This article was written by Mlungisi Khambule, an Associate Designate at Norton Rose Fulbright South Africa

The duty to consult appears throughout labour law.  It is also an important pillar to achieving employment equity in South Africa.  With the wave of department of labour inspections for employment equity compliance persisting, it is important to understand how a designated employer* can satisfy the consultation requirement and to understand exactly where it fits in as far as employment equity is concerned.

Section 16 of the Employment Equity Act, 1998 stipulates that a designated employer “must take reasonable steps to consult and attempt to reach such agreement on the matters referred to in section 17 of the Act”.  Section 17 refers to consultation with employees conducting work profile analysis discussed below, and the preparation and implementation of the employment equity plan and the annual reports referred to in section 21.  Designated employers cannot attend to these requirements without having taken “reasonable steps” to consult and to “attempt to reach agreement” with their employees.

Who must be consulted?

A designated employer must consult with trade union representatives. If there is no trade union in the workforce, they must consult with their employees or their elected representatives.  An employment equity committee must be formed.  This committee must be representative of all members from the workforce, across all occupational levels and must include members from the designated groups.  Designated groups are citizens who are black people, women and people with disabilities.  Employees who are not from the designated groups must also be part of the committee.  Therefore it is imperative that this consultative body remains diverse and inclusive.  Ensure that all employment equity meetings proceed with a clear agenda and that signed minutes are taken for every meeting held.

Consultation on conducting an analysis

The analysis consists of the employer’s workforce profile and depicts the level of underrepresentation of members from designated groups within the workforce. A designated employer must also collect data, scrutinise their policies, practices, procedures, and their work environment to identify employment barriers which adversely affect people from designated groups.  The analysis must be conducted jointly and designated employers must be willing to disclose relevant information and give reasons and explanations to any questions that their employees may have.  The parties consulting must ensure that they understand what their desired outcomes are and must attend to each issue in question collaboratively including the setting of goals.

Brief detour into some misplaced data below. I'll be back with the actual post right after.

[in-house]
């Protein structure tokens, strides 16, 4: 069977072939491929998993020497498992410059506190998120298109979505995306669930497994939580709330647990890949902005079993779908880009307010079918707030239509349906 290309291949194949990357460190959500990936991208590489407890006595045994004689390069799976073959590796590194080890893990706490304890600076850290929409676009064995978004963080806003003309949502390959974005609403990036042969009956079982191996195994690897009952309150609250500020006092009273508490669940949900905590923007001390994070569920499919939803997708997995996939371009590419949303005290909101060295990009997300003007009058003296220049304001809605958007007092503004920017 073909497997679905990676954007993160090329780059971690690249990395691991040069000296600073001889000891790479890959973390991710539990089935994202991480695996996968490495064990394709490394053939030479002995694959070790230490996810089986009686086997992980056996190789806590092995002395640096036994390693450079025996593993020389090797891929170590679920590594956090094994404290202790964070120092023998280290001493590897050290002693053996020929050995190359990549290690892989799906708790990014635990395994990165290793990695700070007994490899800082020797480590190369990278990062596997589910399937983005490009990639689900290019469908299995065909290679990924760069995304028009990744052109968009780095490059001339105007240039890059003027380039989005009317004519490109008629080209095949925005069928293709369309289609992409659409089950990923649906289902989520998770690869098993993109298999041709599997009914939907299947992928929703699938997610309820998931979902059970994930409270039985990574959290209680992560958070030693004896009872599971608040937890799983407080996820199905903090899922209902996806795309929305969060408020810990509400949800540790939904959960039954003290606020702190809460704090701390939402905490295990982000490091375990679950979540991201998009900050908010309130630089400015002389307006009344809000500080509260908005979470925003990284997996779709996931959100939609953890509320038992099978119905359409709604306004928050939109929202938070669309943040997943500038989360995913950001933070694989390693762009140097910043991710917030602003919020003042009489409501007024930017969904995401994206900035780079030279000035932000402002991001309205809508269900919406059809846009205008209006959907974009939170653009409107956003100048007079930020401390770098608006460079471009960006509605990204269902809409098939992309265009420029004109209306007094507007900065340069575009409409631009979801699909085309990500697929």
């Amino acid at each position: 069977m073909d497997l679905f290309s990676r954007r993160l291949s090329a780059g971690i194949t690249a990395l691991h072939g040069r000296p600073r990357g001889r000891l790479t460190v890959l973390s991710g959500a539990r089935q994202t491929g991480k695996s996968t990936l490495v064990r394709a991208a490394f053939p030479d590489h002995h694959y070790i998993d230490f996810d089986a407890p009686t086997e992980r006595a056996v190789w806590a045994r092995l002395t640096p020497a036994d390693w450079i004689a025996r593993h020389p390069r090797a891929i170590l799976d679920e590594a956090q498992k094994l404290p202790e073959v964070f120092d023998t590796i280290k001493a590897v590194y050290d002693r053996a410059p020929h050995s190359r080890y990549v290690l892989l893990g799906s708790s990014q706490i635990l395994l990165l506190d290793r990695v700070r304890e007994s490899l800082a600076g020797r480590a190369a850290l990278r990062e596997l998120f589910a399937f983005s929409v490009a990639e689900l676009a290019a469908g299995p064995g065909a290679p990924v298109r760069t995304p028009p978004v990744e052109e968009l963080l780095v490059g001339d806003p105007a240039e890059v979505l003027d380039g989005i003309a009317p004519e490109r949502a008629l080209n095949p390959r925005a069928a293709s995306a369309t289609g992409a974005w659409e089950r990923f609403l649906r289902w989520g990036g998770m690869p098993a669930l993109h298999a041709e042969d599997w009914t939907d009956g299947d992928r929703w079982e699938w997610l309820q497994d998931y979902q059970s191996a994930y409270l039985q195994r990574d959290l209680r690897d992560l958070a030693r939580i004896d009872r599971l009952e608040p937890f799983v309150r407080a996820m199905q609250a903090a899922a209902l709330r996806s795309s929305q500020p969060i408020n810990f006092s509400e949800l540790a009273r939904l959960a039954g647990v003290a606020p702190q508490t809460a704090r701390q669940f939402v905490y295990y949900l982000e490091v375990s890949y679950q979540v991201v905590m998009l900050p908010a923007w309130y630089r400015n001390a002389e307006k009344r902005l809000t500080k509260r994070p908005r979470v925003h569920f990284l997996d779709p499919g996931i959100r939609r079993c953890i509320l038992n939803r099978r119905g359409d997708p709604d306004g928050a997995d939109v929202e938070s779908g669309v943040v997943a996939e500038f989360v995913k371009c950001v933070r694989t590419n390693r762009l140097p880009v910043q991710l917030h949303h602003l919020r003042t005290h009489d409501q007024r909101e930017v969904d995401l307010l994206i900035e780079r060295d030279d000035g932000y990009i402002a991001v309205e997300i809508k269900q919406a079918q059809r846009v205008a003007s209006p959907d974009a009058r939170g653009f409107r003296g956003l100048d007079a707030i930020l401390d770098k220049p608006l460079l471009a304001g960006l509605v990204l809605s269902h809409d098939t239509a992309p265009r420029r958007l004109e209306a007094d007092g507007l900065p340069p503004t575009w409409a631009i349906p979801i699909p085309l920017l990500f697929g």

Consultation on preparation and implementation of the employment equity plan

The employment equity plan is the document which holds a designated employer’s employment equity strategy. It is a crucial document. Failing to have one can result in a minimum fine of R1.5 million or 2% of a designated employer’s annual turnover. This document contains objectives, goals, targets, timeframes, affirmative action measures, procedures and identified barriers to employment equity, within the workplace. When consulting on this document, a designated employer could prepare a skeletal document which could be augmented and amended as the employment equity committee sees fit, or to collaboratively provide input and ideas on each required section of the plan.  It is important that the parties must attempt to reach agreement on all the relevant aspects contained in the plan.  Consultation should also not end at the preparation of the plan, but must continue to meet with the employment equity committee to examine its progress and how it is implemented.

Consultation on Reports

Every year, a designated employer must submit a report to the Director-General. This reporting is done through the completion of the EEA2 and EEA4 documents.  These documents contain information on income and income disparities across all designated groups, numerical figures on the representation of designated groups, data on the recruitment, promotion, termination and as well as goals and targets on increasing the representation of designated groups.

The Act requires “reasonable steps” be taken to consult and an “attempt to reach agreement”.  The reasonable steps taken by the designated employer to consult and their attempt to reach agreement, becomes the area of scrutiny during Director-General reviews and inspections.  The best practice in ensuring proper consultation is to hold frequent employment equity meetings, ensure that that detailed minutes are kept and to approach the process in a collaborative fashion, considering every view and noting every concern so as to take proper action in ensuring that employment equity is achieved in the workplace.

*A designated employer is a person who employs 50 or more employees, alternatively employs fewer than 50 employees but has a total annual turnover that is equal to or above the applicable annual turnover of a small business in terms of the Schedule 4 of the Act”. A designated employer is also a municipality, an organ of state, or an employer bound by a collective agreement which appoints the respective employer as a designated employer, in terms of the Act.  Should your business satisfy any of the aforementioned descriptions, you must ensure compliance with the Act and must come to grips with the requirement for consultation with the respective statutory duties.

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